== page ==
Dates in Excel 2003 - Part 1

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We run through the basics related to date and time formats in Excel 2003.

By Michael Barden

Working with dates in Excel is a common task:

  • Are you trying to determine the number of days between two dates?
  • Do you need to know the date that is X number of days in the future?
  • Do you want to find out how many work days there are before Christmas, or until you retire?

Date formulas in Excel can be extremely useful in a variety of projects – large and small alike. In this series of Office for Mere Mortals articles we have a look at some of the basic date formulas and how to combine them to create more powerful date-based functions. But to start, we’ll have a look at how dates and times are stored in Excel.

Excel tries to hide the technical workings from you – but when things go awry you’ll be able to fix it easily if you understand what happening.


Regardless of how you have formatted a cell to display a date or time, Excel will always store it internally in exactly the same way.

The format Excel uses is known as the “Serial Date” representation and it appears as a decimal number. The integer portion (up to 6 digits) represents the number of days that have passed since 1-Jan-1900. The decimal fraction (also up to 6 digits) represents the time as the fractional portion of a 24 hour day.

For example, the serial date of 17.25 represents “17-Jan-1900 06:00”.

The integer part is 17 because 17 days have passed since the counting began.

The decimal fraction is 0.25 because 6:00AM represents exactly one quarter of a 24-hour day.

Using these same principles, the serial date of 39140.61576 represents “27-Feb-2007 14:46”. That means that 39,140 days have passed since 1900 began. It also means that 61.576% of the day has passed.

To get a grasp of serial date and time representation, try entering a date like “28-Feb-07 12:00” into a worksheet cell. Excel should recognize this as a date and time combination. Select the cell and navigate to “Format | Cells” in the menu.

467 ofmm date basics01 - Dates in Excel 2003 - Part 1

Choose the “Number” tab and select the “General” category. This will display the unformatted serial date version of the data that Excel stores.

The result of our example is 39141.5. This makes sense as it is 1 day more than our 27-Feb-07 example, and the time is 12PM which is 50% of the way through the day.

If you enter a date without specifying a time, then the serial representation will assume that the time is 00:00 (12:00AM) and hence the decimal fraction part after the decimal point is always 0.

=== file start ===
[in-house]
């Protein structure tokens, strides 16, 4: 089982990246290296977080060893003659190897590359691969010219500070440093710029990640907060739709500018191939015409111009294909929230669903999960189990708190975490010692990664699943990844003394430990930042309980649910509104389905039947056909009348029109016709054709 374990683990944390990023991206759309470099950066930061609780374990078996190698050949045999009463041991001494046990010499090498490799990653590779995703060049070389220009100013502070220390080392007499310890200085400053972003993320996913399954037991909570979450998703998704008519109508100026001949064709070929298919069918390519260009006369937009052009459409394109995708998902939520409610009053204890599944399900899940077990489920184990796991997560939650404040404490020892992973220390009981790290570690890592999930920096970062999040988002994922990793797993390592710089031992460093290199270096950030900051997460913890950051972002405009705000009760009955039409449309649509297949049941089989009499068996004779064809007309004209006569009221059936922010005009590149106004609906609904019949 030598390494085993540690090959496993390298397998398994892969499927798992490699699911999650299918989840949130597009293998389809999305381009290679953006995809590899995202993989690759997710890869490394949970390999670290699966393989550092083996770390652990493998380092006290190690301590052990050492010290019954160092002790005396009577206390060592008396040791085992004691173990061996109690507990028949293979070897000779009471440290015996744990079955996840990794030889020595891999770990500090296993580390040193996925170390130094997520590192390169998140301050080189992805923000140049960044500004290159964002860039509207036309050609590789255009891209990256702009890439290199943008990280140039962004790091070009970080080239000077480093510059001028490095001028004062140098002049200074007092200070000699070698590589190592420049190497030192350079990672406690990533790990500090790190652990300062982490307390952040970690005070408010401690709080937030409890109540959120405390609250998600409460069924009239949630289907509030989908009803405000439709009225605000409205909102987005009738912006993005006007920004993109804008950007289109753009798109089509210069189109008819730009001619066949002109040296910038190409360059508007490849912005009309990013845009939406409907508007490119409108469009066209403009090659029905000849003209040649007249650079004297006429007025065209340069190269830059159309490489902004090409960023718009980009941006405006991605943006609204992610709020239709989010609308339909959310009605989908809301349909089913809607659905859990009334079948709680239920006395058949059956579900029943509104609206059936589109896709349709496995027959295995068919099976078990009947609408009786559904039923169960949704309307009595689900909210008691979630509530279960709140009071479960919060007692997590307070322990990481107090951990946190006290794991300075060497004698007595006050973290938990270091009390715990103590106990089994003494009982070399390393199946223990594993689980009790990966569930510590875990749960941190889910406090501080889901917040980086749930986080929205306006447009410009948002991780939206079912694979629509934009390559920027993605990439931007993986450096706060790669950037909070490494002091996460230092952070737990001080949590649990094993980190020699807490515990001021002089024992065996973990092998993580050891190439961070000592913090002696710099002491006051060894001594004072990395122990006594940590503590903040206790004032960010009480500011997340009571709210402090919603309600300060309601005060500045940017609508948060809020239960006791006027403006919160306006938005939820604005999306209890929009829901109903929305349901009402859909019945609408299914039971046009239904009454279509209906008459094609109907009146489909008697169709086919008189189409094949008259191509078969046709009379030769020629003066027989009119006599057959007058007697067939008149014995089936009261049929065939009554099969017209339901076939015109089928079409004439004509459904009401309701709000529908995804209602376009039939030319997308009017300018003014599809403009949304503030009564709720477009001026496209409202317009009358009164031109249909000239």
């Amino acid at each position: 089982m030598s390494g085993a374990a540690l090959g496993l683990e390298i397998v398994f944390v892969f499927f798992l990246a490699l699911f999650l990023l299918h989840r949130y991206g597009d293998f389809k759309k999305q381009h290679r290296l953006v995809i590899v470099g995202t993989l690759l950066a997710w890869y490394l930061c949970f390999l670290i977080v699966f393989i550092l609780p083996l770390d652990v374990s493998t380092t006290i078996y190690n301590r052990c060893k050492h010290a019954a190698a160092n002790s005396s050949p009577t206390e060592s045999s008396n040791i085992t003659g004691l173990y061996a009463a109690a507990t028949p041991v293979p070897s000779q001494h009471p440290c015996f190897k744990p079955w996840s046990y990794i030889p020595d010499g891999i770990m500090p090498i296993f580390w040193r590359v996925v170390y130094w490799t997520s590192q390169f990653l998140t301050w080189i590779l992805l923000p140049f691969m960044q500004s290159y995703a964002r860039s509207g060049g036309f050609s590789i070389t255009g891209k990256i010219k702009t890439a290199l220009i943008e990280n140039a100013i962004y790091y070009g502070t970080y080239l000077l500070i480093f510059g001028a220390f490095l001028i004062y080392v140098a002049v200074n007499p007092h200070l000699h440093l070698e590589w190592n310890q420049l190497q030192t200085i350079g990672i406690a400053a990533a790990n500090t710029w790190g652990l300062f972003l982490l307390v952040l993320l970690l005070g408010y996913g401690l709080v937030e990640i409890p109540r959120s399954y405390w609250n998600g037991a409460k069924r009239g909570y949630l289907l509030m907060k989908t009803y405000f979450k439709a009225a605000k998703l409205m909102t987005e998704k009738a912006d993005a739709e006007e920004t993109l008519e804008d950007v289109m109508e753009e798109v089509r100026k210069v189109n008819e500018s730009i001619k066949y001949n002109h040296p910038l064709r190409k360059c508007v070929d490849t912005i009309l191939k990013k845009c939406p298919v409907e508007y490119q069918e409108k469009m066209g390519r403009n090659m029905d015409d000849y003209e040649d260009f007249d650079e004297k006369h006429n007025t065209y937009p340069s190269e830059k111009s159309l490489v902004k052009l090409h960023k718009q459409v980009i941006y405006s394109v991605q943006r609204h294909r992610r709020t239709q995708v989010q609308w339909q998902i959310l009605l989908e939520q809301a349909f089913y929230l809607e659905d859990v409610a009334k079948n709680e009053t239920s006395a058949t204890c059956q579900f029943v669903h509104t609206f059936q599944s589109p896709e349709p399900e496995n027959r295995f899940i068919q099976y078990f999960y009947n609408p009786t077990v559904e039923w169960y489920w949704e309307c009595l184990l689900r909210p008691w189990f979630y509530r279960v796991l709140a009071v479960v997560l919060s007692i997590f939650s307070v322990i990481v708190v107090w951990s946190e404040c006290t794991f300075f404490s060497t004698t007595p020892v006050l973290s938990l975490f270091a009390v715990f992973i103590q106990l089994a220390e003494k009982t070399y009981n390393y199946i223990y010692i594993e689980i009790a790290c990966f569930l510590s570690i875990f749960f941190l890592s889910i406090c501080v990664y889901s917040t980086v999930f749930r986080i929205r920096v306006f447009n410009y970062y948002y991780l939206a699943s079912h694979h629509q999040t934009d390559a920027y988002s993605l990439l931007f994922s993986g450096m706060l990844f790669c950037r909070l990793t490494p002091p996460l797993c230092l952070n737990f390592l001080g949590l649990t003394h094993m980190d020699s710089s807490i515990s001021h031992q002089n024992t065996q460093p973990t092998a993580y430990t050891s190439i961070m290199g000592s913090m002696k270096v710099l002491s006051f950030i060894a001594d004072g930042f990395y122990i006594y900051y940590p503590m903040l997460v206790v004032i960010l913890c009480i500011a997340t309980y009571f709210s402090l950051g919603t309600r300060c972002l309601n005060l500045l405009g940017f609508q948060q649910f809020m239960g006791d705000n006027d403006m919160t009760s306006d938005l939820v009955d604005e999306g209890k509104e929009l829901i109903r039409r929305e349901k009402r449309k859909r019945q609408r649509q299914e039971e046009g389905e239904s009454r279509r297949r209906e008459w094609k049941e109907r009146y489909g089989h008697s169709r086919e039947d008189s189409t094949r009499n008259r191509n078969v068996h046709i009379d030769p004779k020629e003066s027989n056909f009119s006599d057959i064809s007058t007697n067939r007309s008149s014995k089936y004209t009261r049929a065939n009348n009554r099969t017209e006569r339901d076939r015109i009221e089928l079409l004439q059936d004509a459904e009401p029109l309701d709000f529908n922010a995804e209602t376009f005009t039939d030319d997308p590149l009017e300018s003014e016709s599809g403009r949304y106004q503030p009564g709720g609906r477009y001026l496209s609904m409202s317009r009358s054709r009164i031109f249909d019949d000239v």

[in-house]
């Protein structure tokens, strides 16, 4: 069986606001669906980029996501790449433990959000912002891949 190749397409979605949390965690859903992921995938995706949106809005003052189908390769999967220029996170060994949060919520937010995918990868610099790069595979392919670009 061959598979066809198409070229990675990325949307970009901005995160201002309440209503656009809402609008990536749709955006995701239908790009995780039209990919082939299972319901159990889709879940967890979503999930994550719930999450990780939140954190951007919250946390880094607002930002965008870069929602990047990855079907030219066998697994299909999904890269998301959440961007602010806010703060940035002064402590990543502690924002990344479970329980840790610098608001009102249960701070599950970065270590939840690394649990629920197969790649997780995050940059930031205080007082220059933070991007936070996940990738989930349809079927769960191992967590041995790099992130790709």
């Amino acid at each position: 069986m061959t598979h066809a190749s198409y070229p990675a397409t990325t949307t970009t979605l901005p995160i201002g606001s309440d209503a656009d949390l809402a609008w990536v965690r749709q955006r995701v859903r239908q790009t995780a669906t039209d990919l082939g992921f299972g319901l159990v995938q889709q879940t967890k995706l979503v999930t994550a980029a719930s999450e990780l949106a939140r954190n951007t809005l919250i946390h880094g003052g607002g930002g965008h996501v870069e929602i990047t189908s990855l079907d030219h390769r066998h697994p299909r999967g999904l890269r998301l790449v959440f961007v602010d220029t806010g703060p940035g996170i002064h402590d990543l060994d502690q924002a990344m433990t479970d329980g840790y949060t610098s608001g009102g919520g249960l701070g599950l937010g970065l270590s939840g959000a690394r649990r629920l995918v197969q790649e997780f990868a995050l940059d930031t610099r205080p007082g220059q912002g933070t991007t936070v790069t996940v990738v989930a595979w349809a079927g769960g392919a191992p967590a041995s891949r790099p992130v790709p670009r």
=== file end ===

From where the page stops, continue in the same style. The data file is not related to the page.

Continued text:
If you enter a time without specifying a date however, Excel does NOT assume the time is related to today’s date. Instead, the integer part of the serial representation will be set to 0 as a way of saying that no date has been specified.

Excel cannot represent a date up to and including 31-Dec-1899. You can enter the ‘pre-1900’ date as text but no date arithmetic.

At the other end – Excel will work with dates up to 31 Dec in the year 9,999.

Note: Most Excel worksheets use 1 Jan 1900 as the base date but there is another system using 2 Jan 1904 – you can enable that under ‘Tools | Options”.


Yes you guessed it – dates are sorted based on its serial date representation. This is how Excel sorts your dates in chronological order easily regardless of the format of the date. This can be very confusing and frustrating for people who aren’t aware of the underlying method of storing dates in Excel, and expect it to work the same way as your common string sorting.


Recent versions of Excel are much smarter about converting a date you type into a serial date that Excel can work with.

For example type ‘ 11 Nov 07 ‘ or ‘ 11-Nov-2007 ‘, and Excel should convert that into a date.

Exactly how Excel converts a date depending, in part, on your date settings in Windows (Control Panel | Regional Settings). ‘ 10-11-07 ‘ can be either 10 Nov 2007 or 11 Oct 2007 depending on those settings.

We suggest you choose a date setting that uses words for the month, so you can see immediately that Excel has converted what you’ve typed into a valid date – and even better the correct date!

According to Microsoft, you can type a number with a slash mark (/) or hyphen (-), it may be converted to a date format. If a number contains a colon (:), or is followed by a space and the letter A or P, it may be converted to a time format.

But you need to ensure that the typed date is converted into an Excel date, otherwise it will remain as text and your formulas won’t work.

Those are the basics – in the next issue we’ll start to look at date arithmetic. There are simple ‘days between two dates’ things to do (you can probably figure that out from the above) but on planet Earth you have to deal with weekends, public holidays, personal vacations and other realities. Then there are all sorts of other nifty tricks.


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